Map of the day: Pentagon’s German base hunger


While the TrumpPutinBromance™ is much in the news, the Pentagon is eyeing a beefed up military presence in Deutschland and has been scouting bases abandoned since the end of Cold War 1.0:

The US Army is scouting two sites in northern Germany for potentially basing new American troops in Europe. The bases would mark a geographic shift for the US military, which is largely based in the country’s south. From Deusche Welle.

The story, via Deutsche Welle:

The US Army has scouted two sites in northern Germany for potentially basing new American troops in Europe, according to its command in Wiesbaden.

Survey teams recently visited facilities at Bad Fallingbostel and Bergen, two longtime military communities in Lower Saxony that border a large NATO training area. Local news reports placed the number of potential soldiers at 4,000—roughly the size of a combat brigade.

US Army Europe, the command responsible for American soldiers on the continent, released a statement saying the surveys were meant to provide options should the American and German governments approve a force increase in the future.

“At this time no decisions have been made; we are engaged in prudent planning only,” the statement said.

>snip<

Citing concerns over Russia, American commanders have recently pushed to increase the number of permanently stationed forces in Europe. Army Gen. Curtis Scaparrotti, commander of all American forces in Europe, told Congress last year that he believed a heavy armor brigade should be stationed on the continent.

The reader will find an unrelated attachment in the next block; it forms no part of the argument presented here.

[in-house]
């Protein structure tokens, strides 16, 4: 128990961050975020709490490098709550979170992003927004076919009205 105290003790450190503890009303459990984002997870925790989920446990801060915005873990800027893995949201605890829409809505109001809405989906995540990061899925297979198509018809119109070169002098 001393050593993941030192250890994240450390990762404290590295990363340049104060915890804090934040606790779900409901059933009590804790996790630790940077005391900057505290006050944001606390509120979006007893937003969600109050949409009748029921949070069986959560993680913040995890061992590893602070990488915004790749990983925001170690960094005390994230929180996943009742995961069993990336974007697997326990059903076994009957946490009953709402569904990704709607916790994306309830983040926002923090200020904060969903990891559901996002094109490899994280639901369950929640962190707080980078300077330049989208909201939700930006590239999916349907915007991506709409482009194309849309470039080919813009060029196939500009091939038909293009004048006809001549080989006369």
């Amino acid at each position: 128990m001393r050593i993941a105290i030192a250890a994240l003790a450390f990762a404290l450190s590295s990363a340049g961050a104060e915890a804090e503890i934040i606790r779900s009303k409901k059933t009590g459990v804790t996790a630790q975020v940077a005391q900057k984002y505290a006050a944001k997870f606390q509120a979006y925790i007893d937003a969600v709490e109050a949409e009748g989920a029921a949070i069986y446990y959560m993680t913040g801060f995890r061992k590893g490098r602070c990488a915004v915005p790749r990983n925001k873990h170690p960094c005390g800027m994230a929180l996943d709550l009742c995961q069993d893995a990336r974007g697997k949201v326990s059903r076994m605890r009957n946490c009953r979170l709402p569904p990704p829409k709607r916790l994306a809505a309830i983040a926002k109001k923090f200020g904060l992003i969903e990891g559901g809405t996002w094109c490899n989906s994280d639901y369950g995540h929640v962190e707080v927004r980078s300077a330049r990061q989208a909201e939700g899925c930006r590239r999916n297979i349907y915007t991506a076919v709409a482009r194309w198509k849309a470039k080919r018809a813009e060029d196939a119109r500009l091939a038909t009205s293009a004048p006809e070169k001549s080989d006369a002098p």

Chris Hedges & Abby Marin on Christian fascism


Trump’s ascent was fueled by a fusion of factions on the far Right of the American political spectrum, the alt-Tight movement fueled by Breitbart and the newly empowered Right — both groups harboring deep strains of racism, a growing sense of rage, and a hunger for the power to  realize their dreams.

In this edition of The Empire Files, Abby Martin’s excellent series for teleSUR English, she talks with Pulitzer-winning journalist, author, and activist Chris Hedges about the likely outcome when the inherent conflicts between the two groups flare into the open.

Hedges is deeply concerned about the fascist strains that run throughout the Christianist spectrum, and the power they’ve been handed by the White House, filling cabinet seats and running crucial agencies.

But what raises his concerns the most is that the brother of the Christian Fundamentalist Secretary of Education is the founder of Blackwater — and he shares her extremist beliefs.

In other words, there’s a ready made crew of highly trained, battle-hardened latter-day Brownshirts should the need arise.

From The Empire Files:

Chris Hedges & Abby Martin: Trump, the Alt-Right & Christianized Fascism